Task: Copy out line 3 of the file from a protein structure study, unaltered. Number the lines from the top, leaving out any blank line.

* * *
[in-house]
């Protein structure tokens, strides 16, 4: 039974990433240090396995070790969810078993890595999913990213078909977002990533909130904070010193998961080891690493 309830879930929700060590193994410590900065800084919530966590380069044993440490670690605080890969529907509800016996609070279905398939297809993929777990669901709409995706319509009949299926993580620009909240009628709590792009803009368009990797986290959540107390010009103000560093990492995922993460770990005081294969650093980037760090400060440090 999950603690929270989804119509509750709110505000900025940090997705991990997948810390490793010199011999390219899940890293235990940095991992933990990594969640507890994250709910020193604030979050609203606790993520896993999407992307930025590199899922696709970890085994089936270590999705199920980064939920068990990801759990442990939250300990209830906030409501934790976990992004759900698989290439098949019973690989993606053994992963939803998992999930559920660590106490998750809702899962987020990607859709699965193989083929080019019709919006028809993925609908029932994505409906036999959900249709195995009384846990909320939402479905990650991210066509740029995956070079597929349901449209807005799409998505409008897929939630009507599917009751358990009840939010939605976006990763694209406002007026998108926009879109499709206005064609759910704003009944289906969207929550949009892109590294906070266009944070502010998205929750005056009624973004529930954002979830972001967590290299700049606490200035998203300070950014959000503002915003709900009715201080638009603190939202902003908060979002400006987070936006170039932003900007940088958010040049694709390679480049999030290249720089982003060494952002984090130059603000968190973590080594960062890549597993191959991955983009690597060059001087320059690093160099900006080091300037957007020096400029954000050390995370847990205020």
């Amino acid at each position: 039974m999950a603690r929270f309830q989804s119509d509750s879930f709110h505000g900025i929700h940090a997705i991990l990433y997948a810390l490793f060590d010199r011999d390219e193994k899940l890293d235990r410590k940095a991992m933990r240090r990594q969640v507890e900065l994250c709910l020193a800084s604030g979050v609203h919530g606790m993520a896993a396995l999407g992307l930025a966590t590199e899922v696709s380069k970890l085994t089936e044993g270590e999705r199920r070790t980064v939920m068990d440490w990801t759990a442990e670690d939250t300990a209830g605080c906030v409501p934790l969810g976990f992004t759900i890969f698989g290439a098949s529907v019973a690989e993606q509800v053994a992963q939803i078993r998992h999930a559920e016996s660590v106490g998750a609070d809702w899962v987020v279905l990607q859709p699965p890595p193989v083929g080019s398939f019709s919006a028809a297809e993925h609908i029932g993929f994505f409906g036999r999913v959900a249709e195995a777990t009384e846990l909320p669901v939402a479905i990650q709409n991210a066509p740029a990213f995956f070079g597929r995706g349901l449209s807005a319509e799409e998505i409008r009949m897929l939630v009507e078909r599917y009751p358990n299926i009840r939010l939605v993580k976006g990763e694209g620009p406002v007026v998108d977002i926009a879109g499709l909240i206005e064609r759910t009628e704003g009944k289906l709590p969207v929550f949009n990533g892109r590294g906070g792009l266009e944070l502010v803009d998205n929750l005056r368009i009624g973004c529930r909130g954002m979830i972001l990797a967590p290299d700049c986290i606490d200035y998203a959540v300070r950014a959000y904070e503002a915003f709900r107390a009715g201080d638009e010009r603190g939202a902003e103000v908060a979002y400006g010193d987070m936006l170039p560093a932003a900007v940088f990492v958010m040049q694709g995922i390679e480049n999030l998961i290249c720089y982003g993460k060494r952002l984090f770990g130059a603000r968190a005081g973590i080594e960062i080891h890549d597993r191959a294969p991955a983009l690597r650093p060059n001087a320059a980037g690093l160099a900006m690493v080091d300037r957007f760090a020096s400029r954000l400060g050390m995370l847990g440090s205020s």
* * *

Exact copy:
């Amino acid at each position: 039974m999950a603690r929270f309830q989804s119509d509750s879930f709110h505000g900025i929700h940090a997705i991990l990433y997948a810390l490793f060590d010199r011999d390219e193994k899940l890293d235990r410590k940095a991992m933990r240090r990594q969640v507890e900065l994250c709910l020193a800084s604030g979050v609203h919530g606790m993520a896993a396995l999407g992307l930025a966590t590199e899922v696709s380069k970890l085994t089936e044993g270590e999705r199920r070790t980064v939920m068990d440490w990801t759990a442990e670690d939250t300990a209830g605080c906030v409501p934790l969810g976990f992004t759900i890969f698989g290439a098949s529907v019973a690989e993606q509800v053994a992963q939803i078993r998992h999930a559920e016996s660590v106490g998750a609070d809702w899962v987020v279905l990607q859709p699965p890595p193989v083929g080019s398939f019709s919006a028809a297809e993925h609908i029932g993929f994505f409906g036999r999913v959900a249709e195995a777990t009384e846990l909320p669901v939402a479905i990650q709409n991210a066509p740029a990213f995956f070079g597929r995706g349901l449209s807005a319509e799409e998505i409008r009949m897929l939630v009507e078909r599917y009751p358990n299926i009840r939010l939605v993580k976006g990763e694209g620009p406002v007026v998108d977002i926009a879109g499709l909240i206005e064609r759910t009628e704003g009944k289906l709590p969207v929550f949009n990533g892109r590294g906070g792009l266009e944070l502010v803009d998205n929750l005056r368009i009624g973004c529930r909130g954002m979830i972001l990797a967590p290299d700049c986290i606490d200035y998203a959540v300070r950014a959000y904070e503002a915003f709900r107390a009715g201080d638009e010009r603190g939202a902003e103000v908060a979002y400006g010193d987070m936006l170039p560093a932003a900007v940088f990492v958010m040049q694709g995922i390679e480049n999030l998961i290249c720089y982003g993460k060494r952002l984090f770990g130059a603000r968190a005081g973590i080594e960062i080891h890549d597993r191959a294969p991955a983009l690597r650093p060059n001087a320059a980037g690093l160099a900006m690493v080091d300037r957007f760090a020096s400029r954000l400060g050390m995370l847990g440090s205020s």